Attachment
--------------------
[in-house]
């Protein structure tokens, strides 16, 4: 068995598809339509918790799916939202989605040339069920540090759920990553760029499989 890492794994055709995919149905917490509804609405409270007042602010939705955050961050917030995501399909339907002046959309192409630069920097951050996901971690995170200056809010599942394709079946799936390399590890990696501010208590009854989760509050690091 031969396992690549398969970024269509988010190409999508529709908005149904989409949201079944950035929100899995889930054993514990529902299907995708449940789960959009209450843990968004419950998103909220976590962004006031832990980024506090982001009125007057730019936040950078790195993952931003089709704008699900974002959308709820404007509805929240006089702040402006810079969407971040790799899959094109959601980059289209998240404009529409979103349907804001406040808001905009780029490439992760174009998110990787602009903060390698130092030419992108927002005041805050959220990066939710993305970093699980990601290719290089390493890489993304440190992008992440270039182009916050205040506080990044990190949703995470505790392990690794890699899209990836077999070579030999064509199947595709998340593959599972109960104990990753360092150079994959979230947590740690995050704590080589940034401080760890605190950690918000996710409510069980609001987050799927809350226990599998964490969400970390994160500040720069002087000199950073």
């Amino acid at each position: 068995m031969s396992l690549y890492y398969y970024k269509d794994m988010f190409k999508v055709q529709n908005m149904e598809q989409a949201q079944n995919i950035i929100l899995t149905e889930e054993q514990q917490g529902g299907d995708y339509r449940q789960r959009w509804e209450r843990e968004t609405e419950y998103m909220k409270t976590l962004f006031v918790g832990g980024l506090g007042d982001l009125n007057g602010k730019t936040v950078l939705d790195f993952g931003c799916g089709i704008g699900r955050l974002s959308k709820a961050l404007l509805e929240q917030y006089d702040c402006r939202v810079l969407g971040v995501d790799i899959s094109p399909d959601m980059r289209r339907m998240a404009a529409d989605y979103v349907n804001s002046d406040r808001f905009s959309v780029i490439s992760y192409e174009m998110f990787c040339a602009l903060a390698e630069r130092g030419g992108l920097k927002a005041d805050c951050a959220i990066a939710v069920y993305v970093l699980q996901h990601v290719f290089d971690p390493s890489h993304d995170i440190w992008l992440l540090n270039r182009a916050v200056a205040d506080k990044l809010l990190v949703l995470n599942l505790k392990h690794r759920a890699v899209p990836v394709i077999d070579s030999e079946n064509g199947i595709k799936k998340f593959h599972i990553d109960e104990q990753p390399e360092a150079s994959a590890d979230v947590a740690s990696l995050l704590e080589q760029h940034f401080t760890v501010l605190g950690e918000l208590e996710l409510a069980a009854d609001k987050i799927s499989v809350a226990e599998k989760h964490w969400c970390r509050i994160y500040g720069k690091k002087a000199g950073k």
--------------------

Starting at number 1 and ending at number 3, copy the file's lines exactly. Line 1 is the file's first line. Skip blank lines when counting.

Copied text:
[in-house]
């Protein structure tokens, strides 16, 4: 068995598809339509918790799916939202989605040339069920540090759920990553760029499989 890492794994055709995919149905917490509804609405409270007042602010939705955050961050917030995501399909339907002046959309192409630069920097951050996901971690995170200056809010599942394709079946799936390399590890990696501010208590009854989760509050690091 031969396992690549398969970024269509988010190409999508529709908005149904989409949201079944950035929100899995889930054993514990529902299907995708449940789960959009209450843990968004419950998103909220976590962004006031832990980024506090982001009125007057730019936040950078790195993952931003089709704008699900974002959308709820404007509805929240006089702040402006810079969407971040790799899959094109959601980059289209998240404009529409979103349907804001406040808001905009780029490439992760174009998110990787602009903060390698130092030419992108927002005041805050959220990066939710993305970093699980990601290719290089390493890489993304440190992008992440270039182009916050205040506080990044990190949703995470505790392990690794890699899209990836077999070579030999064509199947595709998340593959599972109960104990990753360092150079994959979230947590740690995050704590080589940034401080760890605190950690918000996710409510069980609001987050799927809350226990599998964490969400970390994160500040720069002087000199950073």
């Amino acid at each position: 068995m031969s396992l690549y890492y398969y970024k269509d794994m988010f190409k999508v055709q529709n908005m149904e598809q989409a949201q079944n995919i950035i929100l899995t149905e889930e054993q514990q917490g529902g299907d995708y339509r449940q789960r959009w509804e209450r843990e968004t609405e419950y998103m909220k409270t976590l962004f006031v918790g832990g980024l506090g007042d982001l009125n007057g602010k730019t936040v950078l939705d790195f993952g931003c799916g089709i704008g699900r955050l974002s959308k709820a961050l404007l509805e929240q917030y006089d702040c402006r939202v810079l969407g971040v995501d790799i899959s094109p399909d959601m980059r289209r339907m998240a404009a529409d989605y979103v349907n804001s002046d406040r808001f905009s959309v780029i490439s992760y192409e174009m998110f990787c040339a602009l903060a390698e630069r130092g030419g992108l920097k927002a005041d805050c951050a959220i990066a939710v069920y993305v970093l699980q996901h990601v290719f290089d971690p390493s890489h993304d995170i440190w992008l992440l540090n270039r182009a916050v200056a205040d506080k990044l809010l990190v949703l995470n599942l505790k392990h690794r759920a890699v899209p990836v394709i077999d070579s030999e079946n064509g199947i595709k799936k998340f593959h599972i990553d109960e104990q990753p390399e360092a150079s994959a590890d979230v947590a740690s990696l995050l704590e080589q760029h940034f401080t760890v501010l605190g950690e918000l208590e996710l409510a069980a009854d609001k987050i799927s499989v809350a226990e599998k989760h964490w969400c970390r509050i994160y500040g720069k690091k002087a000199g950073k």